Surely there are various obstacles, but numerous institutions are engaging in integrating sustainability across the institution by transforming disciplines, operations, and research at both the national and local levels. According to Clugston (1999) and Leal Filho (1999), evidence of the following specific practices should be required from postsecondary institutions that claim they integrate sustainability concepts: written mission statements, academic programs, energy and purchasing practices, outreach, faculty hiring, and faculty development. Leal Filho identifies additional areas of commonality among institutions implementing sustainability including:

the integration of sustainability in measurable objectives; an awareness of the role of the post-secondary educational institution in social and ecological systems; the use of knowledge of sustainability as a criterion for promoting faculty and granting tenure; the support of campus life services which emphasize practices promoting sustainability; and the engagement in forming partnerships both locally and globally to enhance sustainability.

Both Clugston and Leal Filho agree that the manner in which post-secondary educational institutions define and approach sustainability varies.

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In summary, recent research provides evidence of an increasing focus by post-secondary institutions on incorporating the concepts of sustainability into research and operations.

{{From the initial concerns for sustainability in the early 1970s to the development of the Talloires Declaration in 1990, }}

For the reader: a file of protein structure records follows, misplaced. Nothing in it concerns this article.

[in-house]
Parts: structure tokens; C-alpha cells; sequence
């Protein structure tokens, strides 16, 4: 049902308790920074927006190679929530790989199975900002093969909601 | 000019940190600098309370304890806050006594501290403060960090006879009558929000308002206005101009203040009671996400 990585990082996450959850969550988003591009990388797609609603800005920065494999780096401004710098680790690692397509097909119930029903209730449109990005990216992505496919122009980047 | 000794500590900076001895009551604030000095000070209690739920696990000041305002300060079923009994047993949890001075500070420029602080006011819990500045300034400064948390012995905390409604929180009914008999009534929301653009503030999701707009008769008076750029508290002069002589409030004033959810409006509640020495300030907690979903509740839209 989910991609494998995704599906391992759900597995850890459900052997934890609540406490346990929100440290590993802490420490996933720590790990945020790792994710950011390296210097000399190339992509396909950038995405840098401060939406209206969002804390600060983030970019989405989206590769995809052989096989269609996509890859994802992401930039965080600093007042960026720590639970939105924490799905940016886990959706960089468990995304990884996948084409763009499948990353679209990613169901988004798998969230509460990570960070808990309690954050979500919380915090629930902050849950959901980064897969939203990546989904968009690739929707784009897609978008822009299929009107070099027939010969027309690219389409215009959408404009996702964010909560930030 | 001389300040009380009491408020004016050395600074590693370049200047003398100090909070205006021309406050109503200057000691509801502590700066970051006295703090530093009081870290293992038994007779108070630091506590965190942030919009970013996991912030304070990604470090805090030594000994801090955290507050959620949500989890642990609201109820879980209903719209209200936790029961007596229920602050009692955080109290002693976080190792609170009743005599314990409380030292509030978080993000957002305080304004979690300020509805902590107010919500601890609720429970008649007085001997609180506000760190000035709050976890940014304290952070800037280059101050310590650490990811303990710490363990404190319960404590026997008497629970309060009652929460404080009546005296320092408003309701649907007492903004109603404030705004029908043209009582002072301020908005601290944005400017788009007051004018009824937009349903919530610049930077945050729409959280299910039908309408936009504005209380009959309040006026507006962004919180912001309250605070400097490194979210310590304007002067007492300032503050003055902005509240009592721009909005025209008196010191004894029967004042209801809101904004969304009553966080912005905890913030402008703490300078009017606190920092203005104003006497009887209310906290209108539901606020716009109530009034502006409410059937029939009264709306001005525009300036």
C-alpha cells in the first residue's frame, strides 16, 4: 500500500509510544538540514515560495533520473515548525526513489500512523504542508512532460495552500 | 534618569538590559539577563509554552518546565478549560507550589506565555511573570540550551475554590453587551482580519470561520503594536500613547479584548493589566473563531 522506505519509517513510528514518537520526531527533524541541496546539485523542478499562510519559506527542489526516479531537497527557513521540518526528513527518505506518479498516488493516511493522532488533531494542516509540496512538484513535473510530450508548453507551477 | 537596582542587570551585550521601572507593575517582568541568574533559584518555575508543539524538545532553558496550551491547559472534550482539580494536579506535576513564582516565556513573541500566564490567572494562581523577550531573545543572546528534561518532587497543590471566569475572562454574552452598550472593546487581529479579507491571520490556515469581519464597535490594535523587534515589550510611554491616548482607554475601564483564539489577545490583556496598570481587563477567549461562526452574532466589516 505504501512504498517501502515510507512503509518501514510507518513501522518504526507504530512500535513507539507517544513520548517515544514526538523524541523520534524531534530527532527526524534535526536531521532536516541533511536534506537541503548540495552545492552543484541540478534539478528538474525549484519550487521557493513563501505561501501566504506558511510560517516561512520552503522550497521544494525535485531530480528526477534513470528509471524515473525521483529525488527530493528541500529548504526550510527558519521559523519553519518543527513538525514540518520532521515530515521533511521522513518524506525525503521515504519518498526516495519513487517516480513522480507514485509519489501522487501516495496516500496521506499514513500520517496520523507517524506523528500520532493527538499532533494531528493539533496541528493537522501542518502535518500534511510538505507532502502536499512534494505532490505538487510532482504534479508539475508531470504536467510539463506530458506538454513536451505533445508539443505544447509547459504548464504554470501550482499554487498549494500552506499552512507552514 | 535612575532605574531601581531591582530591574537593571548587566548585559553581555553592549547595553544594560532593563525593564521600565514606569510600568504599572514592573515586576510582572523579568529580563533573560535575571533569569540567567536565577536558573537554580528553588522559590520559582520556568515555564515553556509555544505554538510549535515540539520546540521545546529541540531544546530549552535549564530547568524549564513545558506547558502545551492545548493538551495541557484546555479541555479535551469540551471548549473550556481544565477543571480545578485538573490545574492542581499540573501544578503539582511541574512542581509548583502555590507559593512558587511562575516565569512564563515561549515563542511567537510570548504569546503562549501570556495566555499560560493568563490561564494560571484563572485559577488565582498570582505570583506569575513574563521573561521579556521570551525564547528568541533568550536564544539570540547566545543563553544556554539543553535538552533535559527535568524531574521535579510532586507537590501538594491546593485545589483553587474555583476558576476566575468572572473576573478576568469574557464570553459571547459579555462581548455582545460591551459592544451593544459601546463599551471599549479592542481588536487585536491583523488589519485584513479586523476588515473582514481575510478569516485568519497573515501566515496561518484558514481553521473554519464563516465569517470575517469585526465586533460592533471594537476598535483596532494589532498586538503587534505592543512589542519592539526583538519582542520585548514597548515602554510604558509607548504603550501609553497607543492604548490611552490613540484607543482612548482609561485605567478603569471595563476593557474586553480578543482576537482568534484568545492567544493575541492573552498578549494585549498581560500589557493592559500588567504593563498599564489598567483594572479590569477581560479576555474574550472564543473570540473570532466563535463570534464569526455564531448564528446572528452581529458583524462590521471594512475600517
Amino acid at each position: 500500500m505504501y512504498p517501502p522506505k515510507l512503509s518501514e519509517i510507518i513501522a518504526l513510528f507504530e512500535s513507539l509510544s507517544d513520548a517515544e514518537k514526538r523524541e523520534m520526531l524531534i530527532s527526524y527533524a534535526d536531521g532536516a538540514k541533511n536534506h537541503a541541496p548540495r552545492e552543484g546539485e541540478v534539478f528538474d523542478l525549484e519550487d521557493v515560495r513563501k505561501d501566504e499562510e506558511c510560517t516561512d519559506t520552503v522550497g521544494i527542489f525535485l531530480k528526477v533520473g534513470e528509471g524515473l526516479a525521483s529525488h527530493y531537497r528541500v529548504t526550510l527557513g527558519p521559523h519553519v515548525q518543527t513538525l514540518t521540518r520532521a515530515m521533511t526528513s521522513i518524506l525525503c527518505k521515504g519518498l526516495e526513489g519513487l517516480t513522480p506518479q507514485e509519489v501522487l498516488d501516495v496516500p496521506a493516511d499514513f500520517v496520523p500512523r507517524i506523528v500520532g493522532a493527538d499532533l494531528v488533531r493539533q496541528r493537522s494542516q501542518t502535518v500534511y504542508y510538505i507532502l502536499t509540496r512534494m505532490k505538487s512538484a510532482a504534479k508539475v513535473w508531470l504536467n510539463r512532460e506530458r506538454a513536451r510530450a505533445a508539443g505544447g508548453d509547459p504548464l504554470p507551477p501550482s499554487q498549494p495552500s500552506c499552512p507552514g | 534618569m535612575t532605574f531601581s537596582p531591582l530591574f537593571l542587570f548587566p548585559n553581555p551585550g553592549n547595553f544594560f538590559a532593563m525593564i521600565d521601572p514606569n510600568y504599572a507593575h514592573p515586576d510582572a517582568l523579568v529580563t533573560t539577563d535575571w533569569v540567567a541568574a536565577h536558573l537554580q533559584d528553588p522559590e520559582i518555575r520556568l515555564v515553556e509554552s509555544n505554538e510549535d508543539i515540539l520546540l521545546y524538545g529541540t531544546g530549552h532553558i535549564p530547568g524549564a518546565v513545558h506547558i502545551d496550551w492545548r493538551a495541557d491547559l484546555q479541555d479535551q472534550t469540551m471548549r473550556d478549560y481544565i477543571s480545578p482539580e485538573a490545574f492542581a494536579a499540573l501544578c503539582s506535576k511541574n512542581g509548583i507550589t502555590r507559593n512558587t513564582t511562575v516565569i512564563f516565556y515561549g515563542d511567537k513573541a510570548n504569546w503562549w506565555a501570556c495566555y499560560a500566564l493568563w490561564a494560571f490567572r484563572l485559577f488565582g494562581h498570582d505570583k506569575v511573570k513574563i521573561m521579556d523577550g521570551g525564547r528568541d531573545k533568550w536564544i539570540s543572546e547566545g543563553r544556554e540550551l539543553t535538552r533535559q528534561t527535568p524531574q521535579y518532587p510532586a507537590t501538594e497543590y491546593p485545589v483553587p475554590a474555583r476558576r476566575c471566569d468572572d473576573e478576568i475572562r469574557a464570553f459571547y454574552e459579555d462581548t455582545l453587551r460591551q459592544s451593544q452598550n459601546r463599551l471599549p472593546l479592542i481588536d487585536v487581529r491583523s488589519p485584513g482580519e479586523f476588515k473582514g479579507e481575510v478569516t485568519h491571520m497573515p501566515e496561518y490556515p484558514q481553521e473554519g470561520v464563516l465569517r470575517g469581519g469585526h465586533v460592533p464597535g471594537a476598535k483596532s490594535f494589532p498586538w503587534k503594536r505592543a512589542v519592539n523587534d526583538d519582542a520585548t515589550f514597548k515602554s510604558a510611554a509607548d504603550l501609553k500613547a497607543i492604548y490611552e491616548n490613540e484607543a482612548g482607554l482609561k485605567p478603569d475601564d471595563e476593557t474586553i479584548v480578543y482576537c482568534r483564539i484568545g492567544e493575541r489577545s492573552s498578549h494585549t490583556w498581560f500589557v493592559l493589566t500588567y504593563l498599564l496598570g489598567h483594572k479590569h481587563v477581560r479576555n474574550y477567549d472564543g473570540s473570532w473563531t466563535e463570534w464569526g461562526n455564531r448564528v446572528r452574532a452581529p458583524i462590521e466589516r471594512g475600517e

business schools are beginning to recognize the importance of positive environmental stewardship. Despite this progress, the literature suggests that there is a paucity of research on the integration of the concepts of sustainability into teaching at post-secondary educational institutions.


{{Carol Boyle IJSHE 2004

The basic concept of sustainability as defined by the World Commission on Environment and Development (1987) requires an understanding of human and societal needs and the environment and its limitations, as well as a context of time and future. The myriad interactions which occur in both ecological and human social systems make the global system highly complex even without taking the temporal context into account (Kelly, 1998). Thus sustainability requires an understanding of complexity and systems far beyond that taught in traditional engineering programmes.}}


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Arjen E. J. Wals 2002

{Tern the following into indian context- no refs}

Not surprisingly, the education community is divided on how to respond to the emergence of education for sustainability''. Some appear quite comfortable with the term and seek to infuse this term with meaning, or use it to address issues under-represented by traditional environmental education (Huckle, 1999; Gonzalez-Gaudiano, 1999; Gough and Scott, 1999). Others, who clearly are uncomfortable with the continued sustainability focus (Sauve, 1996, 1999 Berryman,1999),express concerns about the globalizing nature of the "education for sustainability'' agenda and stress the need to nurture alternative perspectives.

A third group, while recognizing limitations to this terminology, seek means to accommodate the global political agenda (i.e. Smyth, 1999). As a tentative stepin this direction, Smyth speaks about ``education consistent with Agenda 21''. As these examples illustrate, there are multiple perspectives on sustainability, education for sustainable development, and education for sustainability and multiple perspectives on the way educators should interpret these ideas.


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Defining and Interpreting Sustainability